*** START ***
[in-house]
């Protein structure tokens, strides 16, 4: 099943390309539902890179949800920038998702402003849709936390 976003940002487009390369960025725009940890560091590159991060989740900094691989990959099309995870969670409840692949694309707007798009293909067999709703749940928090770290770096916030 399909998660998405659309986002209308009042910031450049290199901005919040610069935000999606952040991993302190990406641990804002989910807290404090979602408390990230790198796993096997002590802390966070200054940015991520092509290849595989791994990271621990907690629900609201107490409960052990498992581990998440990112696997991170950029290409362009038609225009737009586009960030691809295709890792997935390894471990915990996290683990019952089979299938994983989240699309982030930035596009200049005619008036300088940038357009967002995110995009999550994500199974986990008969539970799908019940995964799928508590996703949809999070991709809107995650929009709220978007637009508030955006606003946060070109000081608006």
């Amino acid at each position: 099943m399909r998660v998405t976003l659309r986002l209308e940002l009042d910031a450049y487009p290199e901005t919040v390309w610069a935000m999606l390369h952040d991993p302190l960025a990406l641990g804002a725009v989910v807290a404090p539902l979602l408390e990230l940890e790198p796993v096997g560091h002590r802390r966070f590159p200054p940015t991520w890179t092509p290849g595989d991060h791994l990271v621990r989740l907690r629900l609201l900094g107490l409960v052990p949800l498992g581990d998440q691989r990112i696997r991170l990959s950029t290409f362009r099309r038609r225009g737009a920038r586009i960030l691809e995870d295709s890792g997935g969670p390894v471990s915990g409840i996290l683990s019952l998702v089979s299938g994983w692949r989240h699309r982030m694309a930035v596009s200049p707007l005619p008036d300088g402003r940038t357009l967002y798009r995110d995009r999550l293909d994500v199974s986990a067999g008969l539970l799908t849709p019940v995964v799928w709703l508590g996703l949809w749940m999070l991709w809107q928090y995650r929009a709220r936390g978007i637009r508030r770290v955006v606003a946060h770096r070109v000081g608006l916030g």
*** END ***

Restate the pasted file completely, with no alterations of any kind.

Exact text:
[in-house]
């Protein structure tokens, strides 16, 4: 099943390309539902890179949800920038998702402003849709936390 976003940002487009390369960025725009940890560091590159991060989740900094691989990959099309995870969670409840692949694309707007798009293909067999709703749940928090770290770096916030 399909998660998405659309986002209308009042910031450049290199901005919040610069935000999606952040991993302190990406641990804002989910807290404090979602408390990230790198796993096997002590802390966070200054940015991520092509290849595989791994990271621990907690629900609201107490409960052990498992581990998440990112696997991170950029290409362009038609225009737009586009960030691809295709890792997935390894471990915990996290683990019952089979299938994983989240699309982030930035596009200049005619008036300088940038357009967002995110995009999550994500199974986990008969539970799908019940995964799928508590996703949809999070991709809107995650929009709220978007637009508030955006606003946060070109000081608006």
């Amino acid at each position: 099943m399909r998660v998405t976003l659309r986002l209308e940002l009042d910031a450049y487009p290199e901005t919040v390309w610069a935000m999606l390369h952040d991993p302190l960025a990406l641990g804002a725009v989910v807290a404090p539902l979602l408390e990230l940890e790198p796993v096997g560091h002590r802390r966070f590159p200054p940015t991520w890179t092509p290849g595989d991060h791994l990271v621990r989740l907690r629900l609201l900094g107490l409960v052990p949800l498992g581990d998440q691989r990112i696997r991170l990959s950029t290409f362009r099309r038609r225009g737009a920038r586009i960030l691809e995870d295709s890792g997935g969670p390894v471990s915990g409840i996290l683990s019952l998702v089979s299938g994983w692949r989240h699309r982030m694309a930035v596009s200049p707007l005619p008036d300088g402003r940038t357009l967002y798009r995110d995009r999550l293909d994500v199974s986990a067999g008969l539970l799908t849709p019940v995964v799928w709703l508590g996703l949809w749940m999070l991709w809107q928090y995650r929009a709220r936390g978007i637009r508030r770290v955006v606003a946060h770096r070109v000081g608006l916030g």